Our Thin Red Line campaign leads to fire safety inquiry
08 September, 2016 — By William McLennan
Choi Yip (right) with his neighbour Karl Kosmo
A PROBE into the Fire Brigade’s ability to “keep Londoners safe” has been launched at City Hall.
In a victory for the New Journal’s Thin Red Line investigation which called for closer analysis of fire service cuts, new London Mayor Sadiq Khan announced on Friday that there will be a review of fire station closures and the loss of engines and fire fighters.
His first public commitment to an inquiry of this kind was made to the New Journal last year, after we repeatedly highlighted concerns around the case of Choi Yip, a pensioner who jumped to his death from a burning flat in Camden Road on a day firefighters were stretched by a large fire in a parade in Finchley Road which burned for three days.
Mr Khan said at the beginning of his electoral campaign: “What you saw in Camden is a real source of concern – it seems to me that it’s not possible for firefighters to fight two fires at the same time.”
Announcing the review, which is to be led by Ken Livingstone’s former right-hand man, Anthony Mayer, Mr Khan said: “I want to be reassured that our Fire Brigade has the resources they need to respond in the event of a fire or a major emergency.”
Karl Kosmo, 80, Mr Yip’s neighbour, said: “This issue about fire safety is a top priority and Sadiq Khan has acknowledged that. I do hope that he takes into account all these tragedies that have taken place.”
Fire crews took more than double their six-minute target time to reach Mr Yip’s home on October 26. Former mayor Boris Johnson had closed 10 fire stations across London, and cut 14 engines and 552 firefighters, changes which came into effect in January 2014.
It was later revealed that the Mayor was planning to permanently axe 13 fire engines that had been taken out of service for use in the event of a strike. The New Journal understands the engines have not yet been disposed of, but are lying unused.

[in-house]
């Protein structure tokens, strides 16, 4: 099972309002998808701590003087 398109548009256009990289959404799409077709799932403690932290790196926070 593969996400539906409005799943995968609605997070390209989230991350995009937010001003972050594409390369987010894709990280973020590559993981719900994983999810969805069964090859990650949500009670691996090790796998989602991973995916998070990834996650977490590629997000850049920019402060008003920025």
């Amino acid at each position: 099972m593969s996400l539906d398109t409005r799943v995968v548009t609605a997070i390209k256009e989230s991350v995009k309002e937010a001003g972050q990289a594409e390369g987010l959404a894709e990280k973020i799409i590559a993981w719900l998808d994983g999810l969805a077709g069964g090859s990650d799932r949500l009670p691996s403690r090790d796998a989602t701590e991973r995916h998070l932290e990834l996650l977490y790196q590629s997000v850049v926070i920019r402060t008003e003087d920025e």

Mr Kosmo said: “They should be brought back and then all these fire men that have been dispensed with, I think at least some of them should be reinstated.
“My best friend and neighbour died because the firemen were waiting to come over but they didn’t have the engines. That was an unspeakable tragedy. The fire engines were not sold, they have just been wrapped up and put away. I don’t see the wisdom of it.”
Outgoing fire commissioner Ron Dobson was questioned over the impacts of the cuts at City Hall yesterday.
Labour Assembly Member Tom Copley said that 226 neighbourhoods across London can now expect fire crews to take longer than the six-minute target time, adding: “How can we ensure there is not a further increase with attendance times?”
Mr Dobson said that the brigade’s response times were calculated on a “London-wide level” and that moving to guaranteeing attendance levels to all areas would require a “significant increase in our resources,” adding: “We have modelled that and we think we would need another 73 fire stations and 104 fire engines, which I think probably is going to be unaffordable in the current climate.”
He said instead the London Fire Brigade would look at “redistributing” existing fire engines, adding: “Maybe some of them are not at the right station and if we can move it to another station somewhere else in London we might be able to improve attendance times.”
London chairman of the Fire Brigades Union, Paul Embery, has regularly raised concerns over the impacts of cuts. He said the union will “contribute fully to the review,” adding:
“There is no question that recent cutbacks have made Londoners less safe. The tragedies linked to slowing response times in the capital during the past year must be the focus of this review.”